The Lion King (3D)

The Lion King PosterRating: ★★★★★

With the immediate exception of the prodigious “Toy Story”, my repeated viewings of “The Lion King” were one of the great highlights of my childhood. I preserved my VHS copy with fervent dedication, which I viewed at least a dozen times during the course of my grade school days. I was an introvert youngster with an immense collection of Disney movies. Claiming the title of “Couch Potato” at age five, I cannot deny that I was a spoiled little brat. And yet now I declare that I was not spoiled enough, knowing that I was never taken to see “The Lion King” during its initial theatrical run. Where were my parents when I needed them?

But no worries. Because just this week, at twenty years of age, I have redeemed myself, which makes this re-lease of “The Lion King” a necessary one. That the movie debuted at #1 in the United States last September is no surprise to me at all. And if the movie had to be converted to unnecessary 3-D to make the re-release possible, then so be it. Such an opportunity doesn’t come very often, and only those with closed minds and ungrateful spirits will respond to it with whining and complains.

Overwhelmed with childish excitement, with a crowd of less than twenty people, I watched “The Lion King”. My cheers and laughter were loud and unashamed. The joy remained and the freshness unchanged. And because I have a better understanding of the movies now than I did when I was five years old, I appreciated the movie in ways that my younger self couldn’t comprehend then, or care for. I appreciated the animators that meticulously drew over a million images that comprised all 87 minutes of this movie. I appreciated Disney’s CG department that spent over three years constructing the computer program that made the stampede sequence look as stunning as it is. I appreciated a particular work of Shakespeare that more or less provided the foundation of the story. This is one substantial reason why I believe it’s healthy to rewatch specific movies after long intervals of time.

Rafiki, Simba, Mufasa, and Sarabi

“The Lion King” follows a lot of the traditions of Disney animated movies, but it does so with a bigger heart and a broader imagination. One of such traditions was best elaborated by Roger Ebert in his special appearance by then hit TV show, “Early Edition”. He tactfully enlightens the truth that, in animated movies, the parent(s) of the young animal will be required to suffer a G-Rated death, for the purpose of establishing the hero’s independence. Numerous movies have used this incident, but it is the demise of Mufasa than can be considered the most memorable and heartbreaking Disney Parent Death since Bambi’s mother got shot.

Another Disney tradition that reached a peak in “The Lion King” is the obligatory inclusion of two goofy, funny characters that exist 1.) to comfort the hero with humor and 2.) to guide him with some useful advice. It was Flounder and Sebastian who stood by Ariel in “The Little Mermaid”. Lumiere and Cogsworth were the ones who kept Belle’s spirit up in “Beauty and the Beast”. And it was Genie and Abu who remained loyal to Aladdin in, well, “Aladdin”. These fellas are all wonderful, but I believe that the most beloved pair in this category is the delightful duo of Timon and Pumbaa. These guys have enough charm and wit to raise a lion.

Timon and Pumbaa

I cannot end my review without pouring my praise to the movie’s excellent music. The multitude of songs, which continue to harvest millions and millions of listeners on YouTube, can be separately described as catchy, funny, romantic, enchanting, and epic. Songs like “Circle of Life” and “Hakuna Matata” are among the most celebrated. Anyone who is about my age and can’t sing along to these songs has some serious catching up to do in life.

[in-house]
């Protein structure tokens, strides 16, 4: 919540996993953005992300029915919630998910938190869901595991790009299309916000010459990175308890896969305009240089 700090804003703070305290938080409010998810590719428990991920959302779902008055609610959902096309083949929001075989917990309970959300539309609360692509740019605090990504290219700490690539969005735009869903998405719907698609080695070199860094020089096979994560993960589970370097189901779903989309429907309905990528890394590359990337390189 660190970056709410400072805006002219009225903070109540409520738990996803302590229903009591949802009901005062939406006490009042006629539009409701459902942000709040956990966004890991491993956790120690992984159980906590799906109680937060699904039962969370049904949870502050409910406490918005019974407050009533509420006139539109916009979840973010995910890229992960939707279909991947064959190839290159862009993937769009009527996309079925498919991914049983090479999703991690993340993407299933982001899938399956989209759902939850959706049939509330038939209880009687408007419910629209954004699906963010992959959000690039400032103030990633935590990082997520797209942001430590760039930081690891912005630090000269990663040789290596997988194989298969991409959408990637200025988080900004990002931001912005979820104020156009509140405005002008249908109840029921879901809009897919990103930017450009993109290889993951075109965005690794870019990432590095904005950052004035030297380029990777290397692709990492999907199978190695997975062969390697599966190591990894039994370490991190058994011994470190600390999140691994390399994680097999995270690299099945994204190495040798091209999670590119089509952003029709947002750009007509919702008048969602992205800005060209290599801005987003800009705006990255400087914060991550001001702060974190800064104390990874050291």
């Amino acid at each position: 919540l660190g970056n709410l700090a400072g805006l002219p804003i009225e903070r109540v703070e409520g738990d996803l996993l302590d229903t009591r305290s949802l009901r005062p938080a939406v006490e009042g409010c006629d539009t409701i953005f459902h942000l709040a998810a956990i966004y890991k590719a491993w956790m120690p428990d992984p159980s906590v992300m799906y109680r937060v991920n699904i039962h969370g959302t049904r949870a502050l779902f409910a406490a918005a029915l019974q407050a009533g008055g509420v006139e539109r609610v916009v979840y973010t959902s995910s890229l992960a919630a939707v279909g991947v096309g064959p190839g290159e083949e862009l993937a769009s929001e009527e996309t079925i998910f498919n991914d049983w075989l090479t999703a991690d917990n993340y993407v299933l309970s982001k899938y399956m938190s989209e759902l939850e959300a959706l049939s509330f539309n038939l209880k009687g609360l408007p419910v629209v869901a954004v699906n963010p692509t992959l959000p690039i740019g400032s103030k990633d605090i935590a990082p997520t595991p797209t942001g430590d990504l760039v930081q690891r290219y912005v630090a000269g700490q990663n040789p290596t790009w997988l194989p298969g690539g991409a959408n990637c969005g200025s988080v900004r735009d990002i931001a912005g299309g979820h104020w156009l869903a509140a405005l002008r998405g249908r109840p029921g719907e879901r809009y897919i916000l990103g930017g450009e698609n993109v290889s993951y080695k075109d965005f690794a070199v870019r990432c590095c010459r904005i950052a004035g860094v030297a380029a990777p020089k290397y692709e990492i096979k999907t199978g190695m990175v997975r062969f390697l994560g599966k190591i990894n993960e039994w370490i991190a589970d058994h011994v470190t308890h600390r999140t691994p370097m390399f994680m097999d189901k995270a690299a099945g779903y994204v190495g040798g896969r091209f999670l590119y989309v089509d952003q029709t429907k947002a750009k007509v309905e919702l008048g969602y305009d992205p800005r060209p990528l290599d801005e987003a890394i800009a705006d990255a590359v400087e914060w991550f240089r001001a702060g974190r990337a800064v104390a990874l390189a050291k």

Also, the movie’s brilliant, mesmerizing, Oscar-winning score was composed by the invaluable Hans Zimmer. Hans Zimmer. A great thing about Hans Zimmer is that people never ask questions regarding scores that are composed by him. When I tell a friend to listen to a piece of music by Mr. Zimmer, they usually just nod their head and obey. Anyone who claims to love movie scores but isn’t familiar with the work of Hans Zimmer is either 1.) just getting started or 2.) lying.

17 years have passed since the initial release of “The Lion King”, and yet it remains to be one of the greatest animated movies of the past half century. I don’t even know why I’m writing this review, but here you go. I guess my recent viewing of it reminded me of that time in my life where I first began to fall in love with the movies. I was born in 1991, and when The Lion King was released three years later, I was its target audience. And now, at 2011, I realize that I still am.

50/50 (Quick Review)

50/50 PosterRating: ★★★★½

“50/50” is an optimistic movie that breathes out hope, a movie whose frail heart is comforted by its funny bone. It achieves the emotional balance that an inferior movie like “The Bucket List” failed to find. It tells the story of 27-year-old Adam Learner (Joseph Gordon-Levitt), a calm and quiet man who is battling a kind of cancer that’s unknown to many. He is stunned by his diagnosis, but much of the devastation comes from the fact that the deadly disease has struck him this early in his life.

I was moved by the film’s sense of hope and impressed by its treatment of the topic. “50/50” can be considered both as a Tragedy and Comedy, but it treats cancer as the killer that it is, and not as a stimulant of tears or as a punchline for jokes. Joseph Gordon-Levitt leads the cast with a warm and restrained performance as Adam, but the one that surprised me here was Seth Rogen.